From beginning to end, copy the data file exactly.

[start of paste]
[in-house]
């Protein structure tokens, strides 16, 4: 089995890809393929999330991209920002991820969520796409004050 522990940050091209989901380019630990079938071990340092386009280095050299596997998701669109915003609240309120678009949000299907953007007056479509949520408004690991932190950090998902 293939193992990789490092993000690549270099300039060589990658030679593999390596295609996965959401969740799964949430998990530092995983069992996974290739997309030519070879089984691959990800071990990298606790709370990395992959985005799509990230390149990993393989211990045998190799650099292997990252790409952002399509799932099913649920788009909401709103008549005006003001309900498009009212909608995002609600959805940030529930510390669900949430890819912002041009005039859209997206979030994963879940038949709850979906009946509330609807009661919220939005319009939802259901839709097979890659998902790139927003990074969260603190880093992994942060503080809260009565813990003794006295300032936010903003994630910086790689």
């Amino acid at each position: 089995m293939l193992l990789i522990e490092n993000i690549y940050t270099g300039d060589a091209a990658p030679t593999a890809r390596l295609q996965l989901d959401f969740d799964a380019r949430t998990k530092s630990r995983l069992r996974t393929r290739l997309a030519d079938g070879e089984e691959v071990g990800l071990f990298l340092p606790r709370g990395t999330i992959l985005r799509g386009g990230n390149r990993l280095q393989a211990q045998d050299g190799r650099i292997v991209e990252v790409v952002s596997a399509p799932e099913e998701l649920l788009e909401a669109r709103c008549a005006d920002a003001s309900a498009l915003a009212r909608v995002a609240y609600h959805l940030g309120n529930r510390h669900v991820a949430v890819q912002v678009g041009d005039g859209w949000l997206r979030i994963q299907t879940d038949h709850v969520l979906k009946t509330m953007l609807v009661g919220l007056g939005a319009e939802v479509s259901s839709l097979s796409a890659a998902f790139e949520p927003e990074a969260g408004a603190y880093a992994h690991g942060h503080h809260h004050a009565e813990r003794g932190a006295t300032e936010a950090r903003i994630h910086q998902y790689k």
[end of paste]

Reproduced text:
[in-house]
């Protein structure tokens, strides 16, 4: 089995890809393929999330991209920002991820969520796409004050 522990940050091209989901380019630990079938071990340092386009280095050299596997998701669109915003609240309120678009949000299907953007007056479509949520408004690991932190950090998902 293939193992990789490092993000690549270099300039060589990658030679593999390596295609996965959401969740799964949430998990530092995983069992996974290739997309030519070879089984691959990800071990990298606790709370990395992959985005799509990230390149990993393989211990045998190799650099292997990252790409952002399509799932099913649920788009909401709103008549005006003001309900498009009212909608995002609600959805940030529930510390669900949430890819912002041009005039859209997206979030994963879940038949709850979906009946509330609807009661919220939005319009939802259901839709097979890659998902790139927003990074969260603190880093992994942060503080809260009565813990003794006295300032936010903003994630910086790689």
């Amino acid at each position: 089995m293939l193992l990789i522990e490092n993000i690549y940050t270099g300039d060589a091209a990658p030679t593999a890809r390596l295609q996965l989901d959401f969740d799964a380019r949430t998990k530092s630990r995983l069992r996974t393929r290739l997309a030519d079938g070879e089984e691959v071990g990800l071990f990298l340092p606790r709370g990395t999330i992959l985005r799509g386009g990230n390149r990993l280095q393989a211990q045998d050299g190799r650099i292997v991209e990252v790409v952002s596997a399509p799932e099913e998701l649920l788009e909401a669109r709103c008549a005006d920002a003001s309900a498009l915003a009212r909608v995002a609240y609600h959805l940030g309120n529930r510390h669900v991820a949430v890819q912002v678009g041009d005039g859209w949000l997206r979030i994963q299907t879940d038949h709850v969520l979906k009946t509330m953007l609807v009661g919220l007056g939005a319009e939802v479509s259901s839709l097979s796409a890659a998902f790139e949520p927003e990074a969260g408004a603190y880093a992994h690991g942060h503080h809260h004050a009565e813990r003794g932190a006295t300032e936010a950090r903003i994630h910086q998902y790689k």